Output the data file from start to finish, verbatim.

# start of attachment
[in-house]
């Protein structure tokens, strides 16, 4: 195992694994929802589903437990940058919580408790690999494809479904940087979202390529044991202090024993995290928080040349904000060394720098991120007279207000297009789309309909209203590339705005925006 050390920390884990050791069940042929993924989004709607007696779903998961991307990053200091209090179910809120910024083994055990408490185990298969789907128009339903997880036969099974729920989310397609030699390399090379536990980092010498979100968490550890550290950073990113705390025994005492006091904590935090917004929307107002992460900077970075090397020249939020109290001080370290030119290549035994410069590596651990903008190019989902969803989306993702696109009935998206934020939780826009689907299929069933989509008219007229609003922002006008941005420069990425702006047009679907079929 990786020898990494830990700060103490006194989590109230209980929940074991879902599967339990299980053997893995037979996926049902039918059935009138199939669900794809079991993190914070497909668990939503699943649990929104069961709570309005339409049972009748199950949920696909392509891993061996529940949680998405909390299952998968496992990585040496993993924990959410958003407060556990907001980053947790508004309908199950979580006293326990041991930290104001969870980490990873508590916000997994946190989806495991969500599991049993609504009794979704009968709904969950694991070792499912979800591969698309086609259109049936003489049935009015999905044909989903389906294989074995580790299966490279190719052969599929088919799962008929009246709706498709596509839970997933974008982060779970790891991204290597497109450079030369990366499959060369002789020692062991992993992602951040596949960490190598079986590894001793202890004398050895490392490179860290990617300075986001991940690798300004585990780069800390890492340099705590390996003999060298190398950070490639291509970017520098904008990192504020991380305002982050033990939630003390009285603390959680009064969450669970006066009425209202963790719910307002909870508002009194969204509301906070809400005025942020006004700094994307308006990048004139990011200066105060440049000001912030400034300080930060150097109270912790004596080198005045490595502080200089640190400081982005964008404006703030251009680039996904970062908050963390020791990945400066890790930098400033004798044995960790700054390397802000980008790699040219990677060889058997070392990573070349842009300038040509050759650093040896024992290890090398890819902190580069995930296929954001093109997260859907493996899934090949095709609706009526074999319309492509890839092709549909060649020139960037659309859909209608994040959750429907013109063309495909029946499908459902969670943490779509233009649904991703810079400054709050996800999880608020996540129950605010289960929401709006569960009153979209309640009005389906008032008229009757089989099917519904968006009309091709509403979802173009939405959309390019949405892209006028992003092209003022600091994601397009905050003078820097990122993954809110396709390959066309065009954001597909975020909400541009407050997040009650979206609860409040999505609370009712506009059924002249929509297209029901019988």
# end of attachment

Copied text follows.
[in-house]
């Protein structure tokens, strides 16, 4: 195992694994929802589903437990940058919580408790690999494809479904940087979202390529044991202090024993995290928080040349904000060394720098991120007279207000297009789309309909209203590339705005925006 050390920390884990050791069940042929993924989004709607007696779903998961991307990053200091209090179910809120910024083994055990408490185990298969789907128009339903997880036969099974729920989310397609030699390399090379536990980092010498979100968490550890550290950073990113705390025994005492006091904590935090917004929307107002992460900077970075090397020249939020109290001080370290030119290549035994410069590596651990903008190019989902969803989306993702696109009935998206934020939780826009689907299929069933989509008219007229609003922002006008941005420069990425702006047009679907079929 990786020898990494830990700060103490006194989590109230209980929940074991879902599967339990299980053997893995037979996926049902039918059935009138199939669900794809079991993190914070497909668990939503699943649990929104069961709570309005339409049972009748199950949920696909392509891993061996529940949680998405909390299952998968496992990585040496993993924990959410958003407060556990907001980053947790508004309908199950979580006293326990041991930290104001969870980490990873508590916000997994946190989806495991969500599991049993609504009794979704009968709904969950694991070792499912979800591969698309086609259109049936003489049935009015999905044909989903389906294989074995580790299966490279190719052969599929088919799962008929009246709706498709596509839970997933974008982060779970790891991204290597497109450079030369990366499959060369002789020692062991992993992602951040596949960490190598079986590894001793202890004398050895490392490179860290990617300075986001991940690798300004585990780069800390890492340099705590390996003999060298190398950070490639291509970017520098904008990192504020991380305002982050033990939630003390009285603390959680009064969450669970006066009425209202963790719910307002909870508002009194969204509301906070809400005025942020006004700094994307308006990048004139990011200066105060440049000001912030400034300080930060150097109270912790004596080198005045490595502080200089640190400081982005964008404006703030251009680039996904970062908050963390020791990945400066890790930098400033004798044995960790700054390397802000980008790699040219990677060889058997070392990573070349842009300038040509050759650093040896024992290890090398890819902190580069995930296929954001093109997260859907493996899934090949095709609706009526074999319309492509890839092709549909060649020139960037659309859909209608994040959750429907013109063309495909029946499908459902969670943490779509233009649904991703810079400054709050996800999880608020996540129950605010289960929401709006569960009153979209309640009005389906008032008229009757089989099917519904968006009309091709509403979802173009939405959309390019949405892209006028992003092209003022600091994601397009905050003078820097990122993954809110396709390959066309065009954001597909975020909400541009407050997040009650979206609860409040999505609370009712506009059924002249929509297209029901019988």